Basic Green

Barbara was tidy from an early age.  As a little girl she enjoyed having all the books on her bookcase carefully arranged from big to small in gradual incremental steps.  She kept her bed neatly kempt, her hair brushed from her face and pinned up in berets.  She was a model child her parents beamed.   

The day Barbara met the man she would someday marry, the first thing she noticed were the dark stains his coffee cup left on the cafe counter, and his careless unkempt tie.   She’d change all that– in due time.

And so they were married after the appropriate length courtship, with Jim asking her father’s permission.  And after a modest ceremony they saved and scrimped and soon enough’ they bought a house.  A tiny place that Barbara kept clean.  

“Could we do something today?”   Jim would ask as he pulled the drapes back and open to the bright morning sun pouring through the spotless glistening glass.  

“We can’t“ she’d reply with a sigh.  “What if we have company?  My folks could drop by.”  There was just so much to do.  So they’d spend their weekends cleaning.  On their knees scrubbing with the spray of Basic Green drying out her hands so the skin cracked in between.   And they’d have house parties once a month and her friends would marvel at the spotless upkeep of’ the place.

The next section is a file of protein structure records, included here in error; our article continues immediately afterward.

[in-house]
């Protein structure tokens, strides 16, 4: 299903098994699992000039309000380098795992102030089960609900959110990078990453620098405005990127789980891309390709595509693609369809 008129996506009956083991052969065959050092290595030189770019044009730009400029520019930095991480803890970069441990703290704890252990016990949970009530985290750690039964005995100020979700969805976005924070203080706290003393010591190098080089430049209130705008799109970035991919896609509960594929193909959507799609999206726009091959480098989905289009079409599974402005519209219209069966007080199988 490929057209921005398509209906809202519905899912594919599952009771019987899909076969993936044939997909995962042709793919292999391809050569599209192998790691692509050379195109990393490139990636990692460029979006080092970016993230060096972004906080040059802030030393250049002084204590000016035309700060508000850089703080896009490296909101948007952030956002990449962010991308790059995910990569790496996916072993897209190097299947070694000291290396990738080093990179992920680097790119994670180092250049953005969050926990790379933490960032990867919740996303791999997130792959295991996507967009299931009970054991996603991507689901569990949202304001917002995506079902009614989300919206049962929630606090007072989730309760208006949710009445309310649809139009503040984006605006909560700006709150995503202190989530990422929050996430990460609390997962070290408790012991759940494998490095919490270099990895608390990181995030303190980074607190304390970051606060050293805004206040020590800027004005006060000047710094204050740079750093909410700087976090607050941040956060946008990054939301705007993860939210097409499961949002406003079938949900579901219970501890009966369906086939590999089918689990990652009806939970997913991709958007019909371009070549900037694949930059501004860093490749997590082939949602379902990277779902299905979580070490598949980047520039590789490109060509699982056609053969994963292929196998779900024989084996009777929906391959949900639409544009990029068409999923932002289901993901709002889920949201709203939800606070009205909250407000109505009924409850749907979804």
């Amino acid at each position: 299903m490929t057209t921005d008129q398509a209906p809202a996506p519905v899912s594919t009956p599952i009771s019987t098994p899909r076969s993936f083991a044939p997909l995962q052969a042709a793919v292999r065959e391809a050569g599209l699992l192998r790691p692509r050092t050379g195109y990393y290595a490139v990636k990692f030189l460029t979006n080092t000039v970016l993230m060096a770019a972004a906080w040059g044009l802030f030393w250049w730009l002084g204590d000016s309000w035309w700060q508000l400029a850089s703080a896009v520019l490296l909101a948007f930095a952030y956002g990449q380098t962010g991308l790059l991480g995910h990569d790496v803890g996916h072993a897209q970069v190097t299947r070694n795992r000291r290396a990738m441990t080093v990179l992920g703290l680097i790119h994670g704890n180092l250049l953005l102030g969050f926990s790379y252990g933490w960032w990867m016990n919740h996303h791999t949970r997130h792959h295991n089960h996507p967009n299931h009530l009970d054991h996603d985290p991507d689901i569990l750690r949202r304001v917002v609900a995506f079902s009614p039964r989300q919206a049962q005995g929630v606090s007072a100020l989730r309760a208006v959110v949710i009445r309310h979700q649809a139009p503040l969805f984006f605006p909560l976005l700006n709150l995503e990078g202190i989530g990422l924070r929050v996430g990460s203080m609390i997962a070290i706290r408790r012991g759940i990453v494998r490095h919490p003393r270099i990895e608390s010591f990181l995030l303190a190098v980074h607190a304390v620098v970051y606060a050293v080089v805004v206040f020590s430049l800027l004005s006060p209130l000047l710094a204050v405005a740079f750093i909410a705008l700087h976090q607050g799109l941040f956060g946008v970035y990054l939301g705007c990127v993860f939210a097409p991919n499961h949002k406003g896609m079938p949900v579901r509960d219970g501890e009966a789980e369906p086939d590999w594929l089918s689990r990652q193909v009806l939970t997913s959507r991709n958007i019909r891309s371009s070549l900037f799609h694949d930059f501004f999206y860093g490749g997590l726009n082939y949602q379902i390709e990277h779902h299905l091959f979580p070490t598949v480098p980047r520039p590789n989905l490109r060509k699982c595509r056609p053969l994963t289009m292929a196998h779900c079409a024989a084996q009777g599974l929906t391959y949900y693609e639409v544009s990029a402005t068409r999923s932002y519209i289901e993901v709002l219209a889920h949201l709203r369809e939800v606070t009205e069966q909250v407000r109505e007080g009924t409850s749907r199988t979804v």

“Could we do something today?”   Jim raised his upturned face to the morning rays.  “It’s a perfectly enjoyable Saturday” he exclaimed.  But there was cleaning and laundry, and the ever encroaching dust.  “What will people think of us?” Barbra sighed gesturing to her slightly unkempt house.  So they cleaned.  And that’s the way things went for many years.  

Until, the cough.  First as murmur at dinner, dismissed as Jim eating too quickly as was his nature.  But in the growing months he would shift and turn in bed, unable to lay comfortable as his lungs kicked up spittle.  Unchecked, it spread through his crackling blackening lungs, until he finally succumbed– doubled over at his desk.

Rushed face-up mask-on with nothing but the overhead streetlights through streaked glass.  Oh Barbra would have something to say if she saw that.  Tires on asphalt giving way to pavement and then rows of fluorescent above and linoleum lined below as Jim was checked in to the hospital.  Barbra arrived in a panic, the all too familiar smell of antiseptic Basic Green.  Barba practically lived at the hospital as her husband lay weakening, weekly in bed.  The flowers delivered by friends lay drooping by his headboard.   

“I think… I would like to go outside today.”  He wheezed.  But he never did.  

Barbra returned home, to her empty house with the drapes pulled closed.  The sun sneaking beams through the seams and cracks, as if searching for the man who loved the sun.   Dust had accumulated everywhere in a find mist, sparkling and glittering in the dying rays.  Barbra reached under the kitchen sink for her cleaning supplies.  An empty bucket, and her spray bottle of Basic Green.  

“I wish… we did something today.”  She whispered.  But it was too late.

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